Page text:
ADVANCE Program’s ‘Demystifying How Georgia Tech Works’ Events Focus on Ethics, Sponsored Research, and Professional Development This Fall

Have you ever wondered about the ethical responsibilities of public universities? Or what the Office of Sponsored Programs does, or which professional development programs are available at the Institute? If so, please join the Demystifying How Georgia Tech Works event series this fall.

Georgia Tech’s ADVANCE Program is offering three Demystifying How Georgia Tech Works events on October 2, November 8, and November 27. Each event is open to all faculty, staff, and students.

“We tend to know what is happening within our networks, but we could often benefit from seeing the bigger picture at the Institute,” said Pinar Keskinocak, College of Engineering ADVANCE Professor and William W. George Chair and Professor in the H. Milton Stewart School of Industrial and Systems Engineering. “This event series is an opportunity to transfer knowledge and fill information gaps between units, so campus community members can be on the same page as ‘One Georgia Tech.’”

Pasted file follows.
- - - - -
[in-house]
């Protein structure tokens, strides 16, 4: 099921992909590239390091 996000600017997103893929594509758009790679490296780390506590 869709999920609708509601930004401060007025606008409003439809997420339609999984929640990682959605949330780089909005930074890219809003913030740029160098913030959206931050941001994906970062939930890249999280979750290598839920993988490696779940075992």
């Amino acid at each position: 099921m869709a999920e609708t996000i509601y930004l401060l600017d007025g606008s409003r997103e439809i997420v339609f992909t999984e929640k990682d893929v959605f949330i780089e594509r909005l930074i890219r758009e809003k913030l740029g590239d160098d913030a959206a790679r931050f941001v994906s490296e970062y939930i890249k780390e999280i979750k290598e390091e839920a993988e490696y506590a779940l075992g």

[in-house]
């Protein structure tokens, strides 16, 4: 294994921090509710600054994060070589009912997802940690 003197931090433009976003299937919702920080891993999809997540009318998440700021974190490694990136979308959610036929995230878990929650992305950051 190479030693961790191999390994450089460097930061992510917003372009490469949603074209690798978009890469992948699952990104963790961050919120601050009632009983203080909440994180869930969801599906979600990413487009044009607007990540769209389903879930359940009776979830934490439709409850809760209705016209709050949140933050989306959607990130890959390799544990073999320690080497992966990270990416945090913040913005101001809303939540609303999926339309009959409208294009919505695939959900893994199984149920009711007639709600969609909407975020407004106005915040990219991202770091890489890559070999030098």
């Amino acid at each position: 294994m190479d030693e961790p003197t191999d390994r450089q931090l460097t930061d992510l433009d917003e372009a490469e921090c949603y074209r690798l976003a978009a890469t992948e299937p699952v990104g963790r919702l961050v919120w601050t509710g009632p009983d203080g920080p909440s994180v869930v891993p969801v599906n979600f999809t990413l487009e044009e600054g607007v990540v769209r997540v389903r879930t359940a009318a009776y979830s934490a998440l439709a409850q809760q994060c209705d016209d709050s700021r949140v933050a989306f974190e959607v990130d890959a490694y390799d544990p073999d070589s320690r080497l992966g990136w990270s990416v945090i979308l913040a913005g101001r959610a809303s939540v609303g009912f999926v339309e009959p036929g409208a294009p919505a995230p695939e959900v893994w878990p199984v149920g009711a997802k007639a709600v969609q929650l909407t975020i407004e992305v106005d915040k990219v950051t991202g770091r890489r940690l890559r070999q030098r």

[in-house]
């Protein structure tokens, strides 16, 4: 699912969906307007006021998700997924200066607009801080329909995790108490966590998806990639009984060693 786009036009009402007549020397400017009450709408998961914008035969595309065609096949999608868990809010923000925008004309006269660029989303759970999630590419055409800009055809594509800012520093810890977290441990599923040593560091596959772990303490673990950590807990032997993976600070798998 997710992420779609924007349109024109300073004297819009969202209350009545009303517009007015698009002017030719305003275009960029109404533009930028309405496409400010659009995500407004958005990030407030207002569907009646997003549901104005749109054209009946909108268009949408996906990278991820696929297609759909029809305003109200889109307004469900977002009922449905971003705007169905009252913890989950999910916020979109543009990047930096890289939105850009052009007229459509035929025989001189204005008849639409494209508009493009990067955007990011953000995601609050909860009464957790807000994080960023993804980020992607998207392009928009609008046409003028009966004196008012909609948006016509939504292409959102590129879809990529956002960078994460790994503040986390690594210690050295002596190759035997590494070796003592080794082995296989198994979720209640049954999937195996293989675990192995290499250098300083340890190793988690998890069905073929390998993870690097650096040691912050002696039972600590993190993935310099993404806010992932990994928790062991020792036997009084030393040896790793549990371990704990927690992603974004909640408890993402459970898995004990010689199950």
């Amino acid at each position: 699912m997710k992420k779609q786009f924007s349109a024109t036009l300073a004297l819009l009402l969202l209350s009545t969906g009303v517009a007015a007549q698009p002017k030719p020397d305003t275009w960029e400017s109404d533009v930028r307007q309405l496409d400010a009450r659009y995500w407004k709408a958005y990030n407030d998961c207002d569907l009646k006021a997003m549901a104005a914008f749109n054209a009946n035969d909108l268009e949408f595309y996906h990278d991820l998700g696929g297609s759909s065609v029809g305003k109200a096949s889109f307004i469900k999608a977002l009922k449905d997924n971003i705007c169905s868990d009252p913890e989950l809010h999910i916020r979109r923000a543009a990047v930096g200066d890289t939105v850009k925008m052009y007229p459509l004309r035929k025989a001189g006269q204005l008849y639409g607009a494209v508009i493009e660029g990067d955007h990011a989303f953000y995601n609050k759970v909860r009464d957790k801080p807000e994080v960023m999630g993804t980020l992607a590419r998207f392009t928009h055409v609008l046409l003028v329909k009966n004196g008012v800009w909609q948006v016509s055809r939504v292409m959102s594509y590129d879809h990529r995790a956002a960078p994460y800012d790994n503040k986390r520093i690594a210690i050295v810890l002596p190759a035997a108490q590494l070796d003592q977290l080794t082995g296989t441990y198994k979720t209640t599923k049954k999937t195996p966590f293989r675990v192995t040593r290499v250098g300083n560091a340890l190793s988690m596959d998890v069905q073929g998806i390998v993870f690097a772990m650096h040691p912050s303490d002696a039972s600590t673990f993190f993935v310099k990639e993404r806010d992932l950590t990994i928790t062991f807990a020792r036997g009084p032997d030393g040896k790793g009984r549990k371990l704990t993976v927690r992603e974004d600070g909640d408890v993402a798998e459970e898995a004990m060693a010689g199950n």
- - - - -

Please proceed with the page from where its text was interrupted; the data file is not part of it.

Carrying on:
On October 2, “Ethical Responsibilities of Public Universities” will address issues around the mission of higher education, costs, ethical aspects of rankings, and some unethical practices.

On November 8, “How the Office of Sponsored Programs Supports Faculty” will feature panelists from key offices that help faculty obtain and manage sponsored research funds. Panelists will discuss recent initiatives focused on streamlining their services, the range of services provided, and how faculty can best benefit from working with their offices. 

Finally, on November 27, “Professional Development Programs for Faculty and Staff” will feature a panel discussion on several professional development programs for faculty and staff that are offered by Georgia Tech and the University System of Georgia.

L. Beril Toktay, Brady Family Chair and ADVANCE Professor in the Ernest Scheller Jr. College of Business, explained that this fall’s event topics were selected by crowdsourcing ideas from previous participants.

More than 500 faculty, staff, and students have attended the Demystifying How Georgia Tech Works series since its launch in 2016.

“As a Tech alumna and now faculty member, it was enlightening to attend last spring’s event on undergraduate enrollment, and heartening to hear of the plans to create a more diverse, better-supported undergraduate environment,” said Emily Weigel, academic professional in the School of Biological Sciences. “This series provides a quick crash course on topics of importance.”

To learn more and register, visit

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Annette Filliat

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Institute Diversity